The Malagasy Highway Code for Motorbikers

         

  • When you see a lorry coming your way, take a big breath and hold it. It's going to stink.

       

  • A full helmet is great for safety if you fall and hit your head, but it does mean you can't scratch your ears.

            

  • Even after 1500 kilometres of practice, you still can't scratch your ears. Stop trying, you're in the middle of the road.

        

  • You'll get wet. Very wet. But what they don't tell you is that you'll keep raindrops on your helmet visor for ages after the rain has stopped.

         

  • You'll also get very cold, which means that you can completely forget your direction indicators. With frozen hands, your left thumb doesn't work any more. Neither does the right, for that matter.

        

  • The gearstick is too hard and hurts your foot, so you'll end up staying in third gear all the time.

        

  • Just because a policeman has smiled at you and indicated for you to carry on, doesn't mean he's not going to cross the road just in front of you. See it as a test, if you will.

        

  • Just because you're coming the other way, doesn't mean a car isn't going to overtake another. It can also be a van or a lorry.

        

  • It is perfectly possible to have an emergency and slam on the brakes... in the middle of a traffic jam.

        

  • Your legs will be fine because the machine gives off quite a bit of heat. The rest, however, is going to slowly freeze from the extremities up.

        

  • The helmet will flatten your hair, the gloves will stain your fingers, the dust and fumes will dirty the rest. You are not going to arrive at your destination in a presentable state, you may as well stop trying. And you are not Megan Fox, who can elegantly lift off her helmet and shake out a perfect cascade of beautifully-brushed long hair.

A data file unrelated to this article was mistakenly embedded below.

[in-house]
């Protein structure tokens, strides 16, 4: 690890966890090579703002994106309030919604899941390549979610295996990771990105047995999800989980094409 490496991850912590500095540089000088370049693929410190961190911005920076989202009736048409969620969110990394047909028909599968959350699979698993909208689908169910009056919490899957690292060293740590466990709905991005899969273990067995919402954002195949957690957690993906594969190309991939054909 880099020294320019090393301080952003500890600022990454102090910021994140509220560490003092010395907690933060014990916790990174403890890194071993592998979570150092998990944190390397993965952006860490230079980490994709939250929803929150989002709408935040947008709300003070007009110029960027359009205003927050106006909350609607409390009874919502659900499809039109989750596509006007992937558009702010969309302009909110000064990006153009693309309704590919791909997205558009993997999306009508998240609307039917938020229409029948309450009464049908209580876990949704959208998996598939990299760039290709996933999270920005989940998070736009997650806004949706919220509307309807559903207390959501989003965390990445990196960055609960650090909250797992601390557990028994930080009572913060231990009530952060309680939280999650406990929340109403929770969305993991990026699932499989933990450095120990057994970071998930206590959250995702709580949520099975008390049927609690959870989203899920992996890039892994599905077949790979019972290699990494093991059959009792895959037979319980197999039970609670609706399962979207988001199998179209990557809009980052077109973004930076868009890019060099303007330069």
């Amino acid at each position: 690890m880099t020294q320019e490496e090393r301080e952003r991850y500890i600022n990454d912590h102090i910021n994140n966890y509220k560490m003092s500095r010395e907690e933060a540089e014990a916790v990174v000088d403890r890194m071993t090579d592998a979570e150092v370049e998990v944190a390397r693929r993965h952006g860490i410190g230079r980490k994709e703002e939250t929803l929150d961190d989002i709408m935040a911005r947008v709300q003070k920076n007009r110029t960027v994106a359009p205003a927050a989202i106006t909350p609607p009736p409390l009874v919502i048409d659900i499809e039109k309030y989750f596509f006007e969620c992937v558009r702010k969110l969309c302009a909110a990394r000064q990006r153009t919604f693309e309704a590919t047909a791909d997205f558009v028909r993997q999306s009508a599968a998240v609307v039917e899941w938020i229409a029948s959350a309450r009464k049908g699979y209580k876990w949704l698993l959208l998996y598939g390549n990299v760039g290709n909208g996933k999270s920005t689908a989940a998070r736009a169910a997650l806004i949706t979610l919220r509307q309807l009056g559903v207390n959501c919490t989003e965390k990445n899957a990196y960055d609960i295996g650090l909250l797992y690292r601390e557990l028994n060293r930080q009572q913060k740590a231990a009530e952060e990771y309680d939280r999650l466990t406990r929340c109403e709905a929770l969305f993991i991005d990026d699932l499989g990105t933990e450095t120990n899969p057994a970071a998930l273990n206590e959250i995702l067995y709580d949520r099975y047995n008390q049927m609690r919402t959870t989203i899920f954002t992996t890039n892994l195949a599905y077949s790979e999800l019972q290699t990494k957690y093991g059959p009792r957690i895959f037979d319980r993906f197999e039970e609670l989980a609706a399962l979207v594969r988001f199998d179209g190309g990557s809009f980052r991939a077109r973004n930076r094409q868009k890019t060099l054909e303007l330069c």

• If you smile and say hello to people, they'll do the same for you and it's a very nice feeling. They'll also be much more inclined to come and help you up when you fall over twenty metres further on. (Of course you fall over. You weren't concentrating on the road. You were smiling and saying hello.)

 

  • Honk your horn before overtaking. Either he hasn't seen you, or he has but he couldn't care less.

        

  • Don't dip the bike too much in blind bends. The lorry coming the other way is taking up three quarters of the road and has absolutely no intention of moving for something as insignificant as a motorbike.

 

  • The pretty white lines in the middle of the road are purely for decorative purposes.

        

  • The actual notion of keeping to one side of the road is only valid if someone is watching. As long as nobody's there, the road is yours and you can drive however you like. Depending on what is coming the other way, you may decide whether or not to get back over to your side of the road.

        

  • Yes, the rice paddies are pretty. But if you look at the pretty rice paddies for too long, you're going to end up in the pretty rice paddies.

 

  • In the same vein, if you stare with horrified eyes at the gaping and gravelly hole just in front of you, you're going to go right down into it.

 

  • You'll also have to avoid the orange skins which you'll find wherever the taxi-brousses have passed.

 

  • When it's raining, it gets dangerous, but only for you. Everyone else is absolutely fine. Your motorbike will refuse to start up, you'll slip and slide in the dust-turned-mud, but you'll still get honked at. Oh, and you'll be blind, too.

 

  • Rickshaws and trolleys don't have indicators and don't warn others of what they're about to do. This gets even worse if there are zebus involved. A zebu will never move for you.

        

  • The main idea is to keep the bike upright and to stay on the bike.

        

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